2. Show Employees You Trust Them

If you want to help employees develop, trust them to do their jobs by getting out of the way. Let them know what your expectations are by modeling the behavior you expect—show them you trust them. This not only lets employees know what they need to succeed and gives them greater ownership, but it also shows them that credibility and trust are important in your organization.

3. Use Job Rotation to Broaden Experience

Give your workers a chance to broaden their expertise by working in different parts of the company. This will allow you and them to discover both their strengths and the areas where they need additional training. It will also give them an appreciation of other roles that will be beneficial in managing others in those areas.

4. Create Coaching and Mentoring Opportunities

One of the best ways to develop future leaders is by having them learn directly from other successful leaders. Once you’ve identified candidates that could potentially be great leaders, match them up with a great leader to mentor them, coach them, and consistently provide feedback. A mentor can provide customized guidance that helps prepare junior employees to become more effective leaders in the future. Building these strong relationships early creates opportunities for open, honest lines of communication throughout the leadership development process.

5. Provide “Stretch” Assignments for Employees

Offer a chance for your employees to prove themselves while also cultivating new talents. Providing assignments that stretch them outside of their comfort zone will force them to learn to better manage stress and tap into their creativity and problem solving abilities. Even failure can provide valuable lessons that can better your team.

These are just a few of the ways organizations can develop leadership potential in the workplace. By keeping communication open, incorporating leadership into regular professional development, and giving emerging leaders opportunities to grow, organizations can begin to build their leadership pipelines from within.

Subscribe to my feed Subscribe via Email LinkedIn Group Facebook Page @TimALeanJourney YouTube Channel SlideShare

Wednesday, August 23, 2023

Seven Leadership Principles That Will Get Results

Leadership principles give us ideas on how we can lead ourselves and our team to encourage high levels of performance and greater chances for learning and growth.

Here are just seven principles that will help you achieve more as a leader with your team. See if they could work for you:

Principle 1: Kindle Passion

People will work for money, but they’ll die for a cause. Strong leaders engage people’s hearts. They build ever-deeper passion and commitment.

Passion is the driving force that enables people to attain far more than they ever imagined. Without passion there is no drive to succeed. It is the fuel of the will, and everything you do as a leader must express your passion. Passion is contagious and is easily shared. Passion will bridge moments of weakness, and will drive you past your failures while reaching for your goals. Passion radiates from you and is easily detected by others.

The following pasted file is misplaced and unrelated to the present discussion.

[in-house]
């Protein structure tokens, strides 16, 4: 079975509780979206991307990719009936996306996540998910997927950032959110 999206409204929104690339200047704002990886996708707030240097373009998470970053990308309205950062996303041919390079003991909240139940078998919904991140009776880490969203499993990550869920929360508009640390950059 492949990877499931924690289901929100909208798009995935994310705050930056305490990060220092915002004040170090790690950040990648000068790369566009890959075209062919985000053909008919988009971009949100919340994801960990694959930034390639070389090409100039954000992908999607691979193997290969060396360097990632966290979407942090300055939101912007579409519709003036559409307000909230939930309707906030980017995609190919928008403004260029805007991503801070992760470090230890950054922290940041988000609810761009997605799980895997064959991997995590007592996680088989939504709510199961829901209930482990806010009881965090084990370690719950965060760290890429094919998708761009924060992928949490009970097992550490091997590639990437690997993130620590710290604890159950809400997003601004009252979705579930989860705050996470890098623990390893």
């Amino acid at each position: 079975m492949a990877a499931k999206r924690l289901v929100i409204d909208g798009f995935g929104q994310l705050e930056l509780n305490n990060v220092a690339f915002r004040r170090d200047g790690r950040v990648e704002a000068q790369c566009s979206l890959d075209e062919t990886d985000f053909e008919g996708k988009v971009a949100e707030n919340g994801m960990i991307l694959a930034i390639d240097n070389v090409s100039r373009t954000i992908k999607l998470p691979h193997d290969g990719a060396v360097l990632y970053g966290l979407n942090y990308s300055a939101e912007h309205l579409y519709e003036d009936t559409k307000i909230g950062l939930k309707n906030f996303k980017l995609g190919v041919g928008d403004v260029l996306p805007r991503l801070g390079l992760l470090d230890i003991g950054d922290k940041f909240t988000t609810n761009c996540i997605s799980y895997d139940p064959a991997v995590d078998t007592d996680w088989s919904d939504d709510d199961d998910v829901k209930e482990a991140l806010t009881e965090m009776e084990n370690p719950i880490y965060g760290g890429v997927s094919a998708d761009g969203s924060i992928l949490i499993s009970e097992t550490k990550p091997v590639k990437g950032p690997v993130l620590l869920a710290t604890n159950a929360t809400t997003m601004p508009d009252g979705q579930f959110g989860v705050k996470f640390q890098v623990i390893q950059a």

Principle 2: Maintain Good Communication

Communication can make the difference between a highly engaged team and a highly disengaged team.

A leader’s ability to clearly articulate expectations, consistently communicate culture, and regularly exchange meaningful feedback with their team members will determine how well they are able to motivate employees.

And remember, listening is the most important part of this. Leaders who engage in active listening are able to build real connections with employees and develop an understanding of what they need to succeed.

Principle 3: Fosters Accountability

You can’t expect employees to take accountability for results if they aren’t being given the clarity they need to take ownership and do great work. When leaders provide this clarity through frequent feedback, they are demonstrating their own accountability for expectation-setting and inspiring their employees to hold themselves accountable for meeting expectations.

Rather than punishing employees for not achieving expected results, focus on ensuring there is clarity in job expectations, clearly communicate the organization’s goals and the role employees play in achieving those goals, and don’t just react when teams fall short of expectations—make sure you are giving employees recognition when they do achieve the expected results.

Principle 4: Cultivate an Improvement Mindset

Leaders should never stop growing. No matter how well a leader thinks they are leading, they should always strive to do better. They should also learn to view mistakes as opportunities for growth and encourage employees to do the same. 

When leaders treat mistakes as learning opportunities, they are demonstrating their capacity for growth and helping their employees develop an improvement mindset that keeps them always moving forward.

Cultivating an improvement mindset not only helps leaders hone their leadership skills, but also inspires their team members to continuously develop their skills when they model this principle. Leaders can also help their teams continually improve by providing regular constructive feedback and coaching and mentoring employees.

Principle 5: Encourage Collaboration

When you have an inclusive team of highly engaged employees, it can achieve great things through collaborative efforts, but it’s important for leaders to create a harmonious work environment where team members work well together for this to happen.